Paradoxical effects of perturbation of intracellular levels of glutathione on halothane-induced hepatotoxicity in hyperthyroid rats

Fundam Appl Toxicol. 1984 Apr;4(2 Pt 1):221-30. doi: 10.1016/0272-0590(84)90123-4.


Exposure of hyperthyroid rats to halothane results in a centrilobular necrosis of the liver and an 11-fold increase in serum glutamate-pyruvate transaminase (SGPT) levels. These effects are not seen in euthyroid animals. Paradoxically, administration of diethylmaleate to hyperthyroid rats significantly decreased the levels of hepatic glutathione and blocked the halothane-induced hepatic necrosis as well as decreased the elevation of SGPT. In contrast, pretreatment of animals with N-acetylcysteine, an intracellular sulfhydryl repletor , significantly increased the severity of the halothane-induced hepatic necrosis and increased the elevation of SGPT. Similarly, cysteamine, another intracellular sulfhydryl repletor , also exacerbated halothane-induced liver injury. Halothane-induced hepatotoxicity is at least in part apparently regulated by cellular glutathione levels. Paradoxically, glutathione seems to be involved in the bioactivation rather than the detoxification of halothane.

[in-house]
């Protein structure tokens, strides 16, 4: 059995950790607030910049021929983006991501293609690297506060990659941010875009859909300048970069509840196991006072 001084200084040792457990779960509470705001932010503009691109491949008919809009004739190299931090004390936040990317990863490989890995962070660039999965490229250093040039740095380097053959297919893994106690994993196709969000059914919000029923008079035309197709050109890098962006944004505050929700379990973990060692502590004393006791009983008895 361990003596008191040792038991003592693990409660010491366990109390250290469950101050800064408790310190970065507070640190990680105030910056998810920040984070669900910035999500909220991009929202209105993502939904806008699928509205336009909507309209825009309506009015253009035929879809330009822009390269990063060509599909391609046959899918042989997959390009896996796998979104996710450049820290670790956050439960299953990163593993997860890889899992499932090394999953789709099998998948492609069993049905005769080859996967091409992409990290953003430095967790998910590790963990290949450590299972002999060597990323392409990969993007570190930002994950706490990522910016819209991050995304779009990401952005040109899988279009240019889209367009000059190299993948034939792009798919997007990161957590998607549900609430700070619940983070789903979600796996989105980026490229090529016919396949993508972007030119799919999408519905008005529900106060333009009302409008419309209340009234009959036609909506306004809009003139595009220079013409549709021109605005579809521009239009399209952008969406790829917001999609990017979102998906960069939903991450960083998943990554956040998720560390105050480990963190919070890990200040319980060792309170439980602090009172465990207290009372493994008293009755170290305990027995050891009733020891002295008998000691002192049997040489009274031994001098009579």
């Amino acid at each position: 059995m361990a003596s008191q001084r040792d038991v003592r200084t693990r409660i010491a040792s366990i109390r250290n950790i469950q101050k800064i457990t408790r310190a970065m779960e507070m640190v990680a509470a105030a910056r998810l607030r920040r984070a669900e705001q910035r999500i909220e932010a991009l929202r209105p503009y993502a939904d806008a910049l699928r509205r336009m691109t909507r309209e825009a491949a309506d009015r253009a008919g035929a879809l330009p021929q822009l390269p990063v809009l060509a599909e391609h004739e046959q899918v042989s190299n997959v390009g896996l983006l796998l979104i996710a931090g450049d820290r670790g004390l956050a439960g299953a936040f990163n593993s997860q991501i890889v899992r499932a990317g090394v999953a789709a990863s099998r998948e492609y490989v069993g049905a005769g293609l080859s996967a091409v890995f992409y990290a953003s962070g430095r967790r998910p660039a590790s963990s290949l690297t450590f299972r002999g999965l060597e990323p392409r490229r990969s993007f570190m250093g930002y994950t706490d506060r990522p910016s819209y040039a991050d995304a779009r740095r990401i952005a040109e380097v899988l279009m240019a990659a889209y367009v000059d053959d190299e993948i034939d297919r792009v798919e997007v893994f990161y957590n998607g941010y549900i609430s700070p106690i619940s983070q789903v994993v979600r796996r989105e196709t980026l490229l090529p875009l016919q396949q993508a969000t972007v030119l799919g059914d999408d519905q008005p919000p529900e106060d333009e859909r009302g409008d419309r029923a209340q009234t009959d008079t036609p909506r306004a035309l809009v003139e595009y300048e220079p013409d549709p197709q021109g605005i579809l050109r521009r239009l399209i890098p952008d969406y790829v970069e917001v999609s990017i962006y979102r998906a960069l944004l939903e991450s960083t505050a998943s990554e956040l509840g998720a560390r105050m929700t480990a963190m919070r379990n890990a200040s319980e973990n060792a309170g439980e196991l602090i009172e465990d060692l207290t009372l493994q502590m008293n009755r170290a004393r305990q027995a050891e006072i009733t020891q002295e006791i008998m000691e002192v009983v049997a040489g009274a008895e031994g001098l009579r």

Publication types

  • Research Support, U.S. Gov't, P.H.S.

MeSH terms

  • Acetylcysteine / toxicity
  • Alanine Transaminase / blood
  • Animals
  • Chemical and Drug Induced Liver Injury / metabolism*
  • Chemical and Drug Induced Liver Injury / pathology
  • Glutathione / metabolism*
  • Halothane / toxicity*
  • Hyperthyroidism / metabolism*
  • Liver / pathology
  • Male
  • Maleates / toxicity
  • Rats
  • Sulfhydryl Compounds / metabolism
  • Time Factors
  • Triiodothyronine / pharmacology


  • Maleates
  • Sulfhydryl Compounds
  • Triiodothyronine
  • Alanine Transaminase
  • diethyl maleate
  • Glutathione
  • Halothane
  • Acetylcysteine